Thursday, 07 November 2019 12:43

Any Old Vines? — Bob's Blog

Written by  Bob Campbell, MW
How old is too old? How old is too old?

How important is vine age to wine quality? 

As a winemaker once commented, “If you’ve got old vines it’s critically important, if you don’t then it doesn’t matter a damn.”

I trawled back through my records in search of geriatric vineyards. The oldest vines I came across were Gewurztraminer planted in Te Whare Ra’s Marlborough vineyard 40 years ago with Riesling a year after that.

Ata Rangi and Martinborough Vineyards have Pinot Noir vines that have recently celebrated their 39th birthday.

Weighing in at 38 years (if my records are correct) are a Framingham Riesling vineyard from Marlborough, and Valli “Old Vine” Riesling from Central Otago.

Grant and Helen Whelan told me many years ago that they had the country’s oldest Pinot Noir vineyard in Canterbury that would be over 38 years old if it survives today. “They were dog tucker clones but vine age allowed us to make some pretty good Pinot Noir” enthused Grant.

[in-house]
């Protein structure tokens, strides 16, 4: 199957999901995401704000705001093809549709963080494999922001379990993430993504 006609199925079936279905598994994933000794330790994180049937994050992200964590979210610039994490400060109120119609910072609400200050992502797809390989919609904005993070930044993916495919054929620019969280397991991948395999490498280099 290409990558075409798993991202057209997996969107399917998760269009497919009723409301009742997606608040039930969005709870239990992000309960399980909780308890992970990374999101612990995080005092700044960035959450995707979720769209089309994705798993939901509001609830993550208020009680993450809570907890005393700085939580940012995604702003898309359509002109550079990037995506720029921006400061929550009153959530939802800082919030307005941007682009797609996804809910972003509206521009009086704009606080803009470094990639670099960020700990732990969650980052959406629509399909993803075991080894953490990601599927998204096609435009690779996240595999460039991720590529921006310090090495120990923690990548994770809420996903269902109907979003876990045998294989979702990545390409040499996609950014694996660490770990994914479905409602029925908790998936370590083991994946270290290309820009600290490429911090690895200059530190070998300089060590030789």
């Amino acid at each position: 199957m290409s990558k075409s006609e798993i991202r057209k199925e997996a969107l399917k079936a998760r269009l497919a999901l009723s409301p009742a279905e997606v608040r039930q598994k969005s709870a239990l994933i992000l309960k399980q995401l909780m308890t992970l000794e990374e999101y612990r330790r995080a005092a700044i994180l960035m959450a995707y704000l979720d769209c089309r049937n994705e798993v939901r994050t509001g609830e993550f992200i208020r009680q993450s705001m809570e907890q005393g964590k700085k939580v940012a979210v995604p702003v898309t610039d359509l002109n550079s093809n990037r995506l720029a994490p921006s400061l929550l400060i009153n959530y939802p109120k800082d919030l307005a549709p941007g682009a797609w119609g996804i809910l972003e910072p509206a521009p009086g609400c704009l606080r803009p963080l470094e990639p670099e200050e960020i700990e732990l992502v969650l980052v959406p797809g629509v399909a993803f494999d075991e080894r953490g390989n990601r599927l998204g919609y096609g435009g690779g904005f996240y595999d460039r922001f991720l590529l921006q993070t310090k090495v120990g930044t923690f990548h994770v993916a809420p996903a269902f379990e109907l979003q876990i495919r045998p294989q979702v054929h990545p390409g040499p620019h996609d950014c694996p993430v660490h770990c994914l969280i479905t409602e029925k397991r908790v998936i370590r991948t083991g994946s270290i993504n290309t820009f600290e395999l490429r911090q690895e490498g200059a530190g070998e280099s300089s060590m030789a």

Rippon Vineyards planted Pinot Noir, Riesling and other varieties 37 years ago while Stonecroft’s 35 year-old Syrah is reputed to be the country’s oldest Syrah.

I am sure there are older vines and vineyards in the country and invite anyone who wishes to update or amend my “old vine register” to email me at This email address is being protected from spambots. You need JavaScript enabled to view it. with “Old Vines” in the subject line.

I believe that vine age does make a contribution to wine consistency, flavour intensity and complexity. Expect to see more “old vine” wines on the market as producers acknowledge the contribution that vine age makes to wine quality. 

We need to follow Australia’s lead by developing a “NZ Old Vine Charter” to guide producers and consumers. 

How’s this for a start?

• Mature vine – 25 years of age or more

• Old vine – 35 years of age or more

• Very old vine – 50 years of age or more

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